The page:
We can credit a lot of things for the stifling start to Reading's season, as it looks to win a sixth straight outright Middlesex League title. But most importantly, it starts at the line of scrimmage, and few players in the state have been as dominant in the interior as senior Matt Comerford. The 6-foot-4, 290-pounder has surprising agility for a player his size (blame his skills in net as a lacrosse goalie, if you must), and that trait has been contagious.

Where does it go from here? The Rockets figure to have an interesting time slowing Burlington running back Marcus Odiah when they meet the Red Devils on October 5. Last year's 32-27 Reading win will surely be on Burlington's minds, as Odiah quietly crossed the 100-yard plateau but was held in check for good stretches of the game.

TAKING OFF, OR GROUNDED AGAIN?
The injury woes that have beset BC High in the early season are on par with a Greek tragedy, or at least a comedy of errors on par with NFL replacement referees. A seemingly impossible string of seven starters missed BC High's Week 2 loss to North Attleborough.

While the Eagles were fortunate to get a few bodies back for Friday night's non-league matchup with Dartmouth, including run-stuffing defensive tackle Jaleel Johnson, they suffered yet another potential big blow. In the midst of running away with a 31-0 win over the Indians, BC High saw starting running back Brandon Owens go down with a high ankle injury. While the Eagles got into the win column on the season, the road doesn't get easier with a trip to New Jersey and St. Peter’s Prep.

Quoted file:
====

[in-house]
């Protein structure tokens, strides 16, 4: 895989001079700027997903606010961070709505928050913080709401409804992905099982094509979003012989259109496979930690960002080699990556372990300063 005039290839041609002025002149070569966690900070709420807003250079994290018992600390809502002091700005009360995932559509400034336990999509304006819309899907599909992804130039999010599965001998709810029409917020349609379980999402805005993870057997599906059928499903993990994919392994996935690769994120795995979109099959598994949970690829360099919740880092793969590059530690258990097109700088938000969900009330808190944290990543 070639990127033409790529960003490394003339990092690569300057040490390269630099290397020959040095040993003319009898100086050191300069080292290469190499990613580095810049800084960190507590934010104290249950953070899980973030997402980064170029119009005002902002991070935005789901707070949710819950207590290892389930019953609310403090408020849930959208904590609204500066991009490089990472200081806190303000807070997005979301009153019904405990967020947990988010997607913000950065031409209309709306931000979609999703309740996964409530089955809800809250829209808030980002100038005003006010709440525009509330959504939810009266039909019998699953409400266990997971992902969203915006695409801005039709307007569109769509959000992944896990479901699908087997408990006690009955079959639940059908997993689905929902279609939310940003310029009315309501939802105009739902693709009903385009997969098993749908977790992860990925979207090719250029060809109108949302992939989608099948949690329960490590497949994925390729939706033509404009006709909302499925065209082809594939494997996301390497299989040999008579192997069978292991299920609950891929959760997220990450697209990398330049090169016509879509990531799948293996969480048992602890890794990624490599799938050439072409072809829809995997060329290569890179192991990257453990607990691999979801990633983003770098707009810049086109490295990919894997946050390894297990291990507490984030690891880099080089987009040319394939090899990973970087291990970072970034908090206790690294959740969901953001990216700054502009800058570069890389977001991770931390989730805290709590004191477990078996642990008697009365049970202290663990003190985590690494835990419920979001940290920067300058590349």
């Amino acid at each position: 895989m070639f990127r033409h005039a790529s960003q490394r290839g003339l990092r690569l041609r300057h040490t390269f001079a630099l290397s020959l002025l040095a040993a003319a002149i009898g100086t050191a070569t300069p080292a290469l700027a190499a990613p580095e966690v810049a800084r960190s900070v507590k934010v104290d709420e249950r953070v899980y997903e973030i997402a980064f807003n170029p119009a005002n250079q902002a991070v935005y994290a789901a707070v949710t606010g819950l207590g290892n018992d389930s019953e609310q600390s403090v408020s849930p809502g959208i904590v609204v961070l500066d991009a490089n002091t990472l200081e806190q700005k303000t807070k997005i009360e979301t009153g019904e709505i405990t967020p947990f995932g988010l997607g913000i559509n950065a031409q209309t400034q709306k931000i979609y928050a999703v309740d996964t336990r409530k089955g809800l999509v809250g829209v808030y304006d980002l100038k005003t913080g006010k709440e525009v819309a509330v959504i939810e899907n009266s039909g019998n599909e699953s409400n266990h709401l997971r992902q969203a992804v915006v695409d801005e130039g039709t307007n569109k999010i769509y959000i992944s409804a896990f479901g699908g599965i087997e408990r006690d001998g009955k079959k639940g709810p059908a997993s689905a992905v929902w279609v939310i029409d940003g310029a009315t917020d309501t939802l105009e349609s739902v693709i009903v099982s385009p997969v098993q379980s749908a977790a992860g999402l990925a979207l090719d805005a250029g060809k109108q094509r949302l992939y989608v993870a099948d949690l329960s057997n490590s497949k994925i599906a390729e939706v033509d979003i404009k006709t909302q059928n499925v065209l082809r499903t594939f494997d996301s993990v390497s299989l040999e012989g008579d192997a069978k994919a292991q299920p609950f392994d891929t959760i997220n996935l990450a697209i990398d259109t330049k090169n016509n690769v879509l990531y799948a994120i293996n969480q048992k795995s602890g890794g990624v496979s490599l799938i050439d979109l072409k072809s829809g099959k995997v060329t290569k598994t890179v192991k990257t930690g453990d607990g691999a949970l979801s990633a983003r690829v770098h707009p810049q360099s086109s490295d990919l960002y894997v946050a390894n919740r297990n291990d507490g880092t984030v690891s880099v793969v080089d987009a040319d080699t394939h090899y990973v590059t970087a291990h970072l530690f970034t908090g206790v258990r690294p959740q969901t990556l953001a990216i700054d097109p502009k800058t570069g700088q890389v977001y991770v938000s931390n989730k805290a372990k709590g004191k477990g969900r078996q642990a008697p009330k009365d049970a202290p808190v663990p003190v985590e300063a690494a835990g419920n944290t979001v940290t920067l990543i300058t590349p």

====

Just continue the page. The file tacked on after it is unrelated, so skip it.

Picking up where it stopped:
But, as Eagles head coach Joe Gaff sees it, things are only getting better.

Gaff cited last year’s game against St. Peter’s as a formative experience in the Eagles eventual run to a Division 1 Eastern Mass. Super Bowl title. After Friday’s win, Gaff had positive memory of last year’s encounter, despite a loss. Having to play against the speed of the New Jersey powerhouse (ask Xaverian about competition in the Garden State), Gaff said the Eagles were better prepared to take on their Catholic Conference and playoff schedule.

Plus, there’s another pot of gold coming in Week 5 for BC High – a bye.

“That will be an important week for us,” Gaff said, “it’ll give us a chance to get some bodies back hopefully and let us regroup a little bit.”

The Eagles have done their best plugging holes in the interim. Dan Collins has effectively taken the reins of the offense from Brendan Craven in his absence and Skyler Evans showed good instincts running the ball during the second half at Dartmouth, filling in for Owens.

For the Eagles now, it’s just a matter of time.